Emily Myers, assistant professor of speech, language and hearing sciences at UConn, was recently featured in an article in UConn Today regarding her recent aphasia research in collaboration with Carl Coelho and Jennifer Mozeiko. By using UConn’s powerful new fMRI scanning software, Myers has been able to identify the specific neural regions in the brain that are impacted by aphasia. This new information can help shape therapies for people with language disorders.
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William Snyder, professor of Linguistics in CLAS, and his graduate student Emma Nguyen are featured in a video describing a experiment involving a puppet named Gobu on how children learn language.
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Heather Read, an associate professor of psychological sciences and biomedical engineering at UConn, and undergraduate April Garbuz are working on a project concerned with how the brain’s auditory circuits react to different vocal tones, shapes, pitches, and rhythms – what people use to distinguish between laughing and crying. Successfully mapping out these areas on the brain may allow for therapies or computerized devices to help with differentiation in those who can’t do it for themselves.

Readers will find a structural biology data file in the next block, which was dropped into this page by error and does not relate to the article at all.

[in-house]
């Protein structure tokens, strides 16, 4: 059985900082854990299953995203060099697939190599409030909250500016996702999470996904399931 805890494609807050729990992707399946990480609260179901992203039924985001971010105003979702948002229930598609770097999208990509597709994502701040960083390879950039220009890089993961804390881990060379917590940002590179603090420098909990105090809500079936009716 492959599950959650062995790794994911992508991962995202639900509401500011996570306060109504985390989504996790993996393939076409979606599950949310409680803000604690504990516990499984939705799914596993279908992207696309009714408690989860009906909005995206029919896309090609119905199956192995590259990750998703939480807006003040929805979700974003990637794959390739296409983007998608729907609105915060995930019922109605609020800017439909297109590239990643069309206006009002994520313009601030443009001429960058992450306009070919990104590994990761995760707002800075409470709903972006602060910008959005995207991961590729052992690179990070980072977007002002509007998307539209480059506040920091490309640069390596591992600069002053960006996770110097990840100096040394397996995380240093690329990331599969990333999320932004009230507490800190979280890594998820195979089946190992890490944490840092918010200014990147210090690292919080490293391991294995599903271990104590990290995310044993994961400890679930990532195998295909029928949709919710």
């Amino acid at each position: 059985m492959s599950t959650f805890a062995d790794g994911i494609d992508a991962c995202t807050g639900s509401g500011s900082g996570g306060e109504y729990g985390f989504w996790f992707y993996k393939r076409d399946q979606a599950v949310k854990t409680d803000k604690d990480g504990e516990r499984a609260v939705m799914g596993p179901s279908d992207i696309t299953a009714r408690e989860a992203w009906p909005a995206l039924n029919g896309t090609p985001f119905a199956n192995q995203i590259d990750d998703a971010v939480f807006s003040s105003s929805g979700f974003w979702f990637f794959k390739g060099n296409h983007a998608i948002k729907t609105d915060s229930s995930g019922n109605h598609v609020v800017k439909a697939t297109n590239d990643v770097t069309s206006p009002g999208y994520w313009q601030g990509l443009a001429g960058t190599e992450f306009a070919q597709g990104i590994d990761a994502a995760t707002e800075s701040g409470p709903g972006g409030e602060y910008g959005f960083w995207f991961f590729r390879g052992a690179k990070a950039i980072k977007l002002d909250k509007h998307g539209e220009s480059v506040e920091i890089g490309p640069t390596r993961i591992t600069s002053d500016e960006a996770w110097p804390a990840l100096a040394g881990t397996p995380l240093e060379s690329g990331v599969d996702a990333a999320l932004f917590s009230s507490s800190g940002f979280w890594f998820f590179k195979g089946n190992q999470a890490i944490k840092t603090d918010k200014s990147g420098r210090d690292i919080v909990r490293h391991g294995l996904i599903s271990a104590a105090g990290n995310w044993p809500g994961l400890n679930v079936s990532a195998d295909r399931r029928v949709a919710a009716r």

Read works with co-PI Monty Escabi, associate professor of electrical and computer engineering, and notes that “It takes all kinds of scientists to do these kinds of studies, it makes for a really cool environment not just for research, but for our students to learn.”
Psychology department head Jim Green agrees, saying that this successful collaboration of faculty from different programs shows how building multidisciplinary studies leads to stronger research programs.
“Complex problems often cannot be solved by a single investigator, and brain science is a truly multidisciplinary effort,” Green says. “UConn’s current brain studies have faculty from at least seven different departments, in four colleges, working together. It’s incredibly exciting.”
“The device, which is not yet available commercially, is about the size of a smartphone. Placed on a patient’s head, it measures a patient’s electroencephalograph (EEG), or brainwaves, to gauge brain function after head injury…within 10 minutes, the device can help medical personnel determine whether it’s safe for a player who’s had a head injury to return to the athletic field.”
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Inge-Marie Eigsti, an associate professor of psychology, and one of her undergraduate students were recently featured in an article in UConn today, click here to check it out.
“The director of the Institute for Brain and Cognitive Science, psychology professor Gerry Altmann, discusses how this new research center will ‘join the dots’ across neuroscience, behavioral research, and cognitive science.”
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The Institute is getting the ball rolling – stay tuned for updates.